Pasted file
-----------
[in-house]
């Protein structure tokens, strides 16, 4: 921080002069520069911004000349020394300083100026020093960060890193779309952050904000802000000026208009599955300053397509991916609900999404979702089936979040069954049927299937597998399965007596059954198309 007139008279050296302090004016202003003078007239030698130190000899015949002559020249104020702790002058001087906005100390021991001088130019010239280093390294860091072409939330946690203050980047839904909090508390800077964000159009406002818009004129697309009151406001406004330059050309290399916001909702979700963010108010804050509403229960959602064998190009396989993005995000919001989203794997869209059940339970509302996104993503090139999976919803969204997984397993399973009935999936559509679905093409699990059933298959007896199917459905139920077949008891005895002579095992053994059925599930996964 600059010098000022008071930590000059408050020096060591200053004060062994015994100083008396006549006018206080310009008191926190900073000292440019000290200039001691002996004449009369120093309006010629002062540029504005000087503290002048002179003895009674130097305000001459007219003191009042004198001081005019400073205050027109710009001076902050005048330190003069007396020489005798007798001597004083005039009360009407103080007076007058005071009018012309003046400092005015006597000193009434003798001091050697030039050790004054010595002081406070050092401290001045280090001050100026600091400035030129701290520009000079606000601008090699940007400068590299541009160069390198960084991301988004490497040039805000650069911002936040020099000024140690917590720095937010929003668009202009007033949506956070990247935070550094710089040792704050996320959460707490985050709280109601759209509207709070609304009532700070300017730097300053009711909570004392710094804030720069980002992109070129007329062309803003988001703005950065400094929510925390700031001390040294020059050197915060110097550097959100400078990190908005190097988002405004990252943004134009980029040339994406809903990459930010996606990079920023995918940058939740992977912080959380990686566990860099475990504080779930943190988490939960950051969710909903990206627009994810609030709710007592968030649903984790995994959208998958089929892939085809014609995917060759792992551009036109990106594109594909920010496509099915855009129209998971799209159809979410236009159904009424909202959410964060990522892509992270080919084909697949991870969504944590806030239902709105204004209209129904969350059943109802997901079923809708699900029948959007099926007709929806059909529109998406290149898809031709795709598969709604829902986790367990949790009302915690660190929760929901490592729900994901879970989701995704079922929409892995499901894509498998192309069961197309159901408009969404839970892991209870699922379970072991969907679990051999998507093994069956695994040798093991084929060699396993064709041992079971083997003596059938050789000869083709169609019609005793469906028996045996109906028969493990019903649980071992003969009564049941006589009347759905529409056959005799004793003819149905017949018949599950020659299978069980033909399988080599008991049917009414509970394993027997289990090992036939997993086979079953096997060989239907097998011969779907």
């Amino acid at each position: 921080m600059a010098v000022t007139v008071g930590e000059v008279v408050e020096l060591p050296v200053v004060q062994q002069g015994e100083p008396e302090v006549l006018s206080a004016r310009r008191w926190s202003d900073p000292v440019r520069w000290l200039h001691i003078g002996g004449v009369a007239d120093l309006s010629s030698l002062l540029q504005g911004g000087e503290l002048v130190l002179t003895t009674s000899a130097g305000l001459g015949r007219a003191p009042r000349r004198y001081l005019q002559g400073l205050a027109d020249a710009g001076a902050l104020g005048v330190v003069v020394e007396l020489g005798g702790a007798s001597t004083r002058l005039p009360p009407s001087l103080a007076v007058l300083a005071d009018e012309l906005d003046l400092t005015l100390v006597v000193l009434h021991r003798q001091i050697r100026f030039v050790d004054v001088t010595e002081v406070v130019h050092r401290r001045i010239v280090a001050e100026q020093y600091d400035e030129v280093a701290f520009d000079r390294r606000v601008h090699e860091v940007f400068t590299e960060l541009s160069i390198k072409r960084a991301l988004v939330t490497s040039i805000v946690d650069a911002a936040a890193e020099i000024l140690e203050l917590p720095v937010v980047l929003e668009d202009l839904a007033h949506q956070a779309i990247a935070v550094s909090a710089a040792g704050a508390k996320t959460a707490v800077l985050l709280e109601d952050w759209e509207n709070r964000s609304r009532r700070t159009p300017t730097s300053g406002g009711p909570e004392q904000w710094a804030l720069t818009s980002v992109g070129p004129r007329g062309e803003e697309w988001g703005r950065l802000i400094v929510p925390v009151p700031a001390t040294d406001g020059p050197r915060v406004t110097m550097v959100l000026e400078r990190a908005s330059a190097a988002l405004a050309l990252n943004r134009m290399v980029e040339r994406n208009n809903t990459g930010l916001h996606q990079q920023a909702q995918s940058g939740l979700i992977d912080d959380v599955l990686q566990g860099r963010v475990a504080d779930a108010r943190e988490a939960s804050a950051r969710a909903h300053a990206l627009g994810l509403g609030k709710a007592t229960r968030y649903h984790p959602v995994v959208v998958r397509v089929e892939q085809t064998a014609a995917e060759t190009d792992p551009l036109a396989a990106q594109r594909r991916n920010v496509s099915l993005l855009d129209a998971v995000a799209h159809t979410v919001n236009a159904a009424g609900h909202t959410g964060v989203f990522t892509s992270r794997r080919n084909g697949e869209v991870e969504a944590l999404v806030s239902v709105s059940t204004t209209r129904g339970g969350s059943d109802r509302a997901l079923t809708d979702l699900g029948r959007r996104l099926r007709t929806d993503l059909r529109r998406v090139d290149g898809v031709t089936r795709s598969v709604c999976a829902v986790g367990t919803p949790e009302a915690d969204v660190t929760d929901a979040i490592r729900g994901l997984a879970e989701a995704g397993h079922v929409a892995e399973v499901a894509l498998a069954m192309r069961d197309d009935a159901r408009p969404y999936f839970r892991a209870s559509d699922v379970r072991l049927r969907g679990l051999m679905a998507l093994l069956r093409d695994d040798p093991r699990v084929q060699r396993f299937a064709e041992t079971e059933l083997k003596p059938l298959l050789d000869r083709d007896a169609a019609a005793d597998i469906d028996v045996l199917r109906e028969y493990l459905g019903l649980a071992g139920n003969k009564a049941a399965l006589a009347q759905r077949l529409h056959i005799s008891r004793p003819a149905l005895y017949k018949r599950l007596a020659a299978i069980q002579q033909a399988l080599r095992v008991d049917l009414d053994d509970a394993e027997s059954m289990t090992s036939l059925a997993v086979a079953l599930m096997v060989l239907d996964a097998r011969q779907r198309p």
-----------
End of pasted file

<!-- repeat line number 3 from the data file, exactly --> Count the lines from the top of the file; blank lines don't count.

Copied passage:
């Amino acid at each position: 921080m600059a010098v000022t007139v008071g930590e000059v008279v408050e020096l060591p050296v200053v004060q062994q002069g015994e100083p008396e302090v006549l006018s206080a004016r310009r008191w926190s202003d900073p000292v440019r520069w000290l200039h001691i003078g002996g004449v009369a007239d120093l309006s010629s030698l002062l540029q504005g911004g000087e503290l002048v130190l002179t003895t009674s000899a130097g305000l001459g015949r007219a003191p009042r000349r004198y001081l005019q002559g400073l205050a027109d020249a710009g001076a902050l104020g005048v330190v003069v020394e007396l020489g005798g702790a007798s001597t004083r002058l005039p009360p009407s001087l103080a007076v007058l300083a005071d009018e012309l906005d003046l400092t005015l100390v006597v000193l009434h021991r003798q001091i050697r100026f030039v050790d004054v001088t010595e002081v406070v130019h050092r401290r001045i010239v280090a001050e100026q020093y600091d400035e030129v280093a701290f520009d000079r390294r606000v601008h090699e860091v940007f400068t590299e960060l541009s160069i390198k072409r960084a991301l988004v939330t490497s040039i805000v946690d650069a911002a936040a890193e020099i000024l140690e203050l917590p720095v937010v980047l929003e668009d202009l839904a007033h949506q956070a779309i990247a935070v550094s909090a710089a040792g704050a508390k996320t959460a707490v800077l985050l709280e109601d952050w759209e509207n709070r964000s609304r009532r700070t159009p300017t730097s300053g406002g009711p909570e004392q904000w710094a804030l720069t818009s980002v992109g070129p004129r007329g062309e803003e697309w988001g703005r950065l802000i400094v929510p925390v009151p700031a001390t040294d406001g020059p050197r915060v406004t110097m550097v959100l000026e400078r990190a908005s330059a190097a988002l405004a050309l990252n943004r134009m290399v980029e040339r994406n208009n809903t990459g930010l916001h996606q990079q920023a909702q995918s940058g939740l979700i992977d912080d959380v599955l990686q566990g860099r963010v475990a504080d779930a108010r943190e988490a939960s804050a950051r969710a909903h300053a990206l627009g994810l509403g609030k709710a007592t229960r968030y649903h984790p959602v995994v959208v998958r397509v089929e892939q085809t064998a014609a995917e060759t190009d792992p551009l036109a396989a990106q594109r594909r991916n920010v496509s099915l993005l855009d129209a998971v995000a799209h159809t979410v919001n236009a159904a009424g609900h909202t959410g964060v989203f990522t892509s992270r794997r080919n084909g697949e869209v991870e969504a944590l999404v806030s239902v709105s059940t204004t209209r129904g339970g969350s059943d109802r509302a997901l079923t809708d979702l699900g029948r959007r996104l099926r007709t929806d993503l059909r529109r998406v090139d290149g898809v031709t089936r795709s598969v709604c999976a829902v986790g367990t919803p949790e009302a915690d969204v660190t929760d929901a979040i490592r729900g994901l997984a879970e989701a995704g397993h079922v929409a892995e399973v499901a894509l498998a069954m192309r069961d197309d009935a159901r408009p969404y999936f839970r892991a209870s559509d699922v379970r072991l049927r969907g679990l051999m679905a998507l093994l069956r093409d695994d040798p093991r699990v084929q060699r396993f299937a064709e041992t079971e059933l083997k003596p059938l298959l050789d000869r083709d007896a169609a019609a005793d597998i469906d028996v045996l199917r109906e028969y493990l459905g019903l649980a071992g139920n003969k009564a049941a399965l006589a009347q759905r077949l529409h056959i005799s008891r004793p003819a149905l005895y017949k018949r599950l007596a020659a299978i069980q002579q033909a399988l080599r095992v008991d049917l009414d053994d509970a394993e027997s059954m289990t090992s036939l059925a997993v086979a079953l599930m096997v060989l239907d996964a097998r011969q779907r198309p």